On Russia’s Ongoing Aggression against Ukraine and Illegal Occupation of Crimea

In this photo taken on Monday, Nov. 18, 2019, a Ukrainian soldier patrols along the front line in the town of Avdiivka in the Donetsk region, Ukraine (AP Photo/Vitali Komar)

Ongoing Violations of International Law and Defiance of OSCE Principles and Commitments by the Russian Federation in Ukraine

As delivered by Deputy Chief of Mission Harry Kamian
to the Permanent Council, Vienna November 21, 2019

Thank you, Mr. Chair.

We were encouraged by the November 13 announcement of the completion of disengagement of forces and hardware at Petrivske, as proposed in the 2016 Framework Decision of the Trilateral Contact Group on Disengagement. With Petrivske, as well as Stanytsia Luhanska and Zolote, disengagement is now complete in the three initial zones.

Already at Stanytsia Luhanska we are seeing the positive effect of disengagement on the lives of the local population. We agree, the completed bridge will greatly ease the burdens on local citizens as they cross the Line of Contact to visit relatives, fill prescriptions, or collect pension payments. We hope disengagement in all three zones will alleviate the hardships of the civilians who have for too long borne the brunt of Russia’s aggression in eastern Ukraine.

While Russia’s aggression in eastern Ukraine persists, President Zelenskyy’s administration has demonstrated its willingness to engage on a permanent solution to the conflict, and for some time we have asked Russia to do the same. We hope press reports that Russia has finally committed to a meeting of the Normandy Quartet in Paris on December 9 are accurate and that Moscow is prepared to engage constructively at this long-overdue meeting. It is only right that Russia returned the three Ukrainian Navy vessels it illegally seized, along with 24 crewmembers, in the Kerch Strait last November. Russia should never in the first place have impeded access to Ukraine’s commercial ports – nor should it ever do so again.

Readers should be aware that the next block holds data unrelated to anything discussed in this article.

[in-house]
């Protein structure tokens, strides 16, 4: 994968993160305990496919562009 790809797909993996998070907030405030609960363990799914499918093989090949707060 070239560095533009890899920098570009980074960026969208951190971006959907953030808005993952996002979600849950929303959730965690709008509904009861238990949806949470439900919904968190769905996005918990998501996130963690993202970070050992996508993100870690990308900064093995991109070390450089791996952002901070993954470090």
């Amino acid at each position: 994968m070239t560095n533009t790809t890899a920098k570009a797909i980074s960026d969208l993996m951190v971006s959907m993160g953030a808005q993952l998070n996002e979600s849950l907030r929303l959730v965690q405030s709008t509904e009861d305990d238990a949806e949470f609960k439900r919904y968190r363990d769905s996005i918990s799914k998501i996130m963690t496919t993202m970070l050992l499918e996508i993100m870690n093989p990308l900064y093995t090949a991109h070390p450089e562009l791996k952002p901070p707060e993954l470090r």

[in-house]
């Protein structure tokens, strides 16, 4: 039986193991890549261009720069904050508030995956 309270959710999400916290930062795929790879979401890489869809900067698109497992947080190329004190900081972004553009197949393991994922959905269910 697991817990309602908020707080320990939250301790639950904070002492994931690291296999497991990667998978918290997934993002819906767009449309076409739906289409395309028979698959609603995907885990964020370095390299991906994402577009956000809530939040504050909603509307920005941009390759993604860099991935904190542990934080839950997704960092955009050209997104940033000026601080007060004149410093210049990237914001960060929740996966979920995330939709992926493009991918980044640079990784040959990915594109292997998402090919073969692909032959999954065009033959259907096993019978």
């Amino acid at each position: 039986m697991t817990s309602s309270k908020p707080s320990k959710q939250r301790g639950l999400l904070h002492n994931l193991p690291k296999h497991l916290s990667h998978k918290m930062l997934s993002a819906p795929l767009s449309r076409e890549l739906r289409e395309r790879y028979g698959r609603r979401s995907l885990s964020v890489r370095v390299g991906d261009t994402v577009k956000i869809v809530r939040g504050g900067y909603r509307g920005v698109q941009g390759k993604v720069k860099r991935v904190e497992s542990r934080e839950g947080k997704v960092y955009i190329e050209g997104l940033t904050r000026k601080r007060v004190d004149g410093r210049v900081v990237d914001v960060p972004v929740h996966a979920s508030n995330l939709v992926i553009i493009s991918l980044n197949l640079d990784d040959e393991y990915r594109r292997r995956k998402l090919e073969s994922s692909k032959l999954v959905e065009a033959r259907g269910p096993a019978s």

Let me state the obvious: the war-weary population of eastern Ukraine are ready to see an end to the fighting that has devastated their lives, in some cases irrevocably. This week, the Special Monitoring Mission again reported injuries to civilians and a 15% increase in ceasefire violations – for an approximate total of 7,500!

In seeking to fulfill their daily activities, as mandated by this Permanent Council, the Special Monitoring Mission this week faced repeated harassment and restrictions of movement. The vast majority of these restrictions occurred in non-government-controlled areas. We call on Moscow to exert its authority over the forces it arms, trains, leads, and fights alongside to cease harassment of the Monitors.

Last week, we detailed at length our concerns over human rights violations in Russia. We are concerned about a similar pattern of abuses in non-government-controlled parts of Ukraine. Last week, human rights defender Emir-Usain Kuku and his five Crimean Tatar co-defendants were sentenced to between seven and 19 years in prison on terrorism charges widely seen as baseless. Kuku and a co-defendant Sayran Saliyev were placed in isolation cells for purported violations of prison rules – a terrible tactic we have seen Russia use many times before as it seeks to break the will of dissidents.

On November 18 – just three days after the sentencing of Kuku and his co-defendants – a court in Rostov began proceedings on a “terrorism” case against Server Mustafayev, the leader of the Crimean Solidarity Movement, and seven of the movement’s activists. In retaliation for their work monitoring trials, documenting abuses, assembling food and medicine for political prisoners, and organizing community events, they now face charges leading to imprisonment for up to 20 years. We will continue to follow their cases and call for their immediate release. It is high time for Russia to end its harassment of the Crimean Tatars and other groups it deems a threat to its occupation of Crimea. We urge Russia to release the Ukrainians it has unjustly imprisoned.

Mr. Chair, the United States fully supports Ukraine’s sovereignty, independence, and territorial integrity within its internationally recognized borders, including its territorial waters. We do not, nor will we ever, recognize Russia’s purported annexation of Crimea. We join our European and other partners in affirming that our Minsk-related sanctions against Russia will remain in place until Russia fully implements its Minsk commitments. The separate, Crimea-related sanctions will remain in place until Russia returns full control of the peninsula to Ukraine.

Thank you, Mr. Chair.